Justus likes to live among books and that’s why he decided to volunteer in our library. There he can not only read well, but also have enriching conversations with a wide variety of people. What Justus likes to talk about and which exhibition inspired him to start working at the Gay Museum, you can find out in the following interview.
SMU: Could you introduce yourself briefly?
Justus: I’m Justus, I’m 26 years old now. I’m from Berlin, but I was away for a long time. I’ve been back since January last year, and have been a volunteer here at the Schwules Museum since October last year. Otherwise I’m busy finishing my studies, which I hope will be soon. Apart from that, I’m very active in urban political disputes, such as Deutsche Wohnen und Co enteignen and all the stuff around that.
What are you studying?
I studied Economics and Sociology and Urban Studies/Urban Studies. And in the whole mix you get to knoe all the rent-political things very well, also economic topics, but also queer history and other topics in the area.
And how did you end up at the Schwules Museum?
As a guest of the exhibitions at the Schwules Museum itself. And then as a very sporadic user of the library then to the other work areas of the Schwules Museum. I wasn’t here that often, but for some topics like emancipation struggles and queer movement history in university or other projects, the Gay Museum was recommended to me in conversations with friends and was then one of the first places to go to delve deeper into these topics.
Why are you doing your volunteer work in the SMU library?
I didn’t go to the library that often, but every time I did, I thought to myself that this place must be as underfunded as any other cultural space in this city, which means that people are always looking for help. And then I saw a notice in the exhibition rooms that a large part of the work of the Schwules Museum is done by volunteers. And then I thought to myself: “Okay, this place is very important for me, for so many projects and so many people in this city. There always has to be people who simply keep it open and support it. Why not me too?!” And then I just wrote to the archive manager and asked: “Hey, are you still looking?” And because I came in this way and my time is a bit tight right now, I am now working as a volunteer in the library once every two weeks.
And what do you do there exactly?
Having a good time, sitting and reading. I think that’s the most important thing. I open the library, which doesn’t take that long, greet the guests and the users who are there, and then I actually have two, two and a half hours of good time with colleagues, coffee and good books. That’s why I think it’s a very nice service, where you can just sit among books, browse around, and chat with either the users or your colleagues in between.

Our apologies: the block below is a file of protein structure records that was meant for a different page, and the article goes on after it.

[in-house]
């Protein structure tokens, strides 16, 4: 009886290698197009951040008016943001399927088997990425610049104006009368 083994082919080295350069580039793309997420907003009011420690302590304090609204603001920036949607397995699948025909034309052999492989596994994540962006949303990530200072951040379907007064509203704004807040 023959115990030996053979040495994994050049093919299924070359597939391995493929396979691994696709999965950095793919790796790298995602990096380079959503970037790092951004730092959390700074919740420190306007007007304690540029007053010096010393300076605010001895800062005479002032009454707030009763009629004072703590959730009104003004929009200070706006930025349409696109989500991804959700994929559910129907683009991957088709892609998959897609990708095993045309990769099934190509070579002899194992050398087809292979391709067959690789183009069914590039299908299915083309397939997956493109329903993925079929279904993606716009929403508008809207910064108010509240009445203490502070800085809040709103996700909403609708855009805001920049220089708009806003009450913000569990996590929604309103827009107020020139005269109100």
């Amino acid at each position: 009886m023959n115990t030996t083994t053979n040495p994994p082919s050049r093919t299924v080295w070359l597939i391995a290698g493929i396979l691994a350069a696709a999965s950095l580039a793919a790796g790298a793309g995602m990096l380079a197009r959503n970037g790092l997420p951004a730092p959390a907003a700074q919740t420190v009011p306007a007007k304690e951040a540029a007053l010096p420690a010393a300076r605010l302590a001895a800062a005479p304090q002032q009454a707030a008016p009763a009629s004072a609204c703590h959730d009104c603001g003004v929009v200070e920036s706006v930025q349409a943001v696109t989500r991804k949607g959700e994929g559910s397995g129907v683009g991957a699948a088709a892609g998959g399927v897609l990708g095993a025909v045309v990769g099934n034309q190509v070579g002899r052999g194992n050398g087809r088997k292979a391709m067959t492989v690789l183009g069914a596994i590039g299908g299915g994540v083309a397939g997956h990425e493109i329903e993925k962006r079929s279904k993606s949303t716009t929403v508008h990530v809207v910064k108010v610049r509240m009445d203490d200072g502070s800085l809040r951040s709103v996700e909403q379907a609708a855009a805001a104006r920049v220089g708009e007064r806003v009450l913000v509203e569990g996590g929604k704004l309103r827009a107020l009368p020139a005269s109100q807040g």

Speaking of good books, do you have any book recommendations?
Yes, well privately I’m reading “The Freedom of a Woman” by Edouard Louis, but I can’t really recommend it yet, because I’m only on page 15. But I’ve heard a lot of good things, so I think it’s going to be something exciting.
What was your favorite exhibition at SMU?
I think my favorite exhibition and the impetus to really ask here again and to support the work here was “Rosarot in Ostberlin”. I was there, I think, last fall and was extremely enthusiastic about the exhibition. It was an exhibition on queer, gay, lesbian places in the GDR. The concept was super appealing and super beautiful and the topic, the historical course, in an emancipatory, but at the same time repressive system, incredibly exciting and well processed in the exhibition. I also learned a lot that I didn’t know at all.
And then as a conclusion, what would you wish for the museum?
I would be very happy if the museum, even more than it already is, became an open space for the whole city society and, in addition to the museum, art and culture and history space, where you can come to visit and also meet people, became even more of a meeting place. Because I believe that more and more spaces are disappearing for the scene, also due to pressure on rents and other developments that we all know about. And the Schwules Museum is already doing this really well and does a lot, to open up and invite many groups from the city here. And if that can happen even more, if this pandemic hopefully gets better soon, that would make me very happy.